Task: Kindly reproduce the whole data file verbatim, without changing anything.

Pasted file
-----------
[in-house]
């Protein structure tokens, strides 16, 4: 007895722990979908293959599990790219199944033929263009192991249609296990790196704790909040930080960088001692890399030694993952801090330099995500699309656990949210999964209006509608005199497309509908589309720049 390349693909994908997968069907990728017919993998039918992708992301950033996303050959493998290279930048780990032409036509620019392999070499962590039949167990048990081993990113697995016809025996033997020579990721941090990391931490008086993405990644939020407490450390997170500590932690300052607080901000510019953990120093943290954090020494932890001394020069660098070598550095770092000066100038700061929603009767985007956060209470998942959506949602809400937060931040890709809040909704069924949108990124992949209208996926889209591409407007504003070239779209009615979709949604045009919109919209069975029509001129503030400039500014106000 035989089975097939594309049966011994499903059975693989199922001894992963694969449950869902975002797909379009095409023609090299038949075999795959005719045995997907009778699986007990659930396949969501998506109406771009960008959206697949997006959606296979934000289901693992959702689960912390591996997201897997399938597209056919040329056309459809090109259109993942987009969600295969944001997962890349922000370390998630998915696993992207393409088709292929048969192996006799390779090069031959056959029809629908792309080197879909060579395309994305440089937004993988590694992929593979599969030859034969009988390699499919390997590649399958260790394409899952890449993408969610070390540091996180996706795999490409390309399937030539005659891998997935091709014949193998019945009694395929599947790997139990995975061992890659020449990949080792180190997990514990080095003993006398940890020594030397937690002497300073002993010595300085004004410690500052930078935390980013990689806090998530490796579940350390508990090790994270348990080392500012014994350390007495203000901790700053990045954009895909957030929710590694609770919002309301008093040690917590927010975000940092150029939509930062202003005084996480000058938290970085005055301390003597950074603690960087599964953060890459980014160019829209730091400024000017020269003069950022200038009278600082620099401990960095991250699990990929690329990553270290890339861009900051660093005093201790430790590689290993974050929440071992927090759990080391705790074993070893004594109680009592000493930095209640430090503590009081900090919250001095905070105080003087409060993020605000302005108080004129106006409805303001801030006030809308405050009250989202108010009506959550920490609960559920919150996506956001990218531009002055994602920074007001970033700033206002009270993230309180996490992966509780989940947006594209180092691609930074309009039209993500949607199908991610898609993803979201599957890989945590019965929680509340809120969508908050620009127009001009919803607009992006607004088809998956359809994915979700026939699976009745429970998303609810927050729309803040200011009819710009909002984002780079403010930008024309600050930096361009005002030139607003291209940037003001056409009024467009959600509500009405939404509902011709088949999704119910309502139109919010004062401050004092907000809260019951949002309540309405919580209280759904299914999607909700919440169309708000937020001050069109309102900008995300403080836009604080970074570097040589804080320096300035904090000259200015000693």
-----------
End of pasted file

[in-house]
């Protein structure tokens, strides 16, 4: 007895722990979908293959599990790219199944033929263009192991249609296990790196704790909040930080960088001692890399030694993952801090330099995500699309656990949210999964209006509608005199497309509908589309720049 390349693909994908997968069907990728017919993998039918992708992301950033996303050959493998290279930048780990032409036509620019392999070499962590039949167990048990081993990113697995016809025996033997020579990721941090990391931490008086993405990644939020407490450390997170500590932690300052607080901000510019953990120093943290954090020494932890001394020069660098070598550095770092000066100038700061929603009767985007956060209470998942959506949602809400937060931040890709809040909704069924949108990124992949209208996926889209591409407007504003070239779209009615979709949604045009919109919209069975029509001129503030400039500014106000 035989089975097939594309049966011994499903059975693989199922001894992963694969449950869902975002797909379009095409023609090299038949075999795959005719045995997907009778699986007990659930396949969501998506109406771009960008959206697949997006959606296979934000289901693992959702689960912390591996997201897997399938597209056919040329056309459809090109259109993942987009969600295969944001997962890349922000370390998630998915696993992207393409088709292929048969192996006799390779090069031959056959029809629908792309080197879909060579395309994305440089937004993988590694992929593979599969030859034969009988390699499919390997590649399958260790394409899952890449993408969610070390540091996180996706795999490409390309399937030539005659891998997935091709014949193998019945009694395929599947790997139990995975061992890659020449990949080792180190997990514990080095003993006398940890020594030397937690002497300073002993010595300085004004410690500052930078935390980013990689806090998530490796579940350390508990090790994270348990080392500012014994350390007495203000901790700053990045954009895909957030929710590694609770919002309301008093040690917590927010975000940092150029939509930062202003005084996480000058938290970085005055301390003597950074603690960087599964953060890459980014160019829209730091400024000017020269003069950022200038009278600082620099401990960095991250699990990929690329990553270290890339861009900051660093005093201790430790590689290993974050929440071992927090759990080391705790074993070893004594109680009592000493930095209640430090503590009081900090919250001095905070105080003087409060993020605000302005108080004129106006409805303001801030006030809308405050009250989202108010009506959550920490609960559920919150996506956001990218531009002055994602920074007001970033700033206002009270993230309180996490992966509780989940947006594209180092691609930074309009039209993500949607199908991610898609993803979201599957890989945590019965929680509340809120969508908050620009127009001009919803607009992006607004088809998956359809994915979700026939699976009745429970998303609810927050729309803040200011009819710009909002984002780079403010930008024309600050930096361009005002030139607003291209940037003001056409009024467009959600509500009405939404509902011709088949999704119910309502139109919010004062401050004092907000809260019951949002309540309405919580209280759904299914999607909700919440169309708000937020001050069109309102900008995300403080836009604080970074570097040589804080320096300035904090000259200015000693």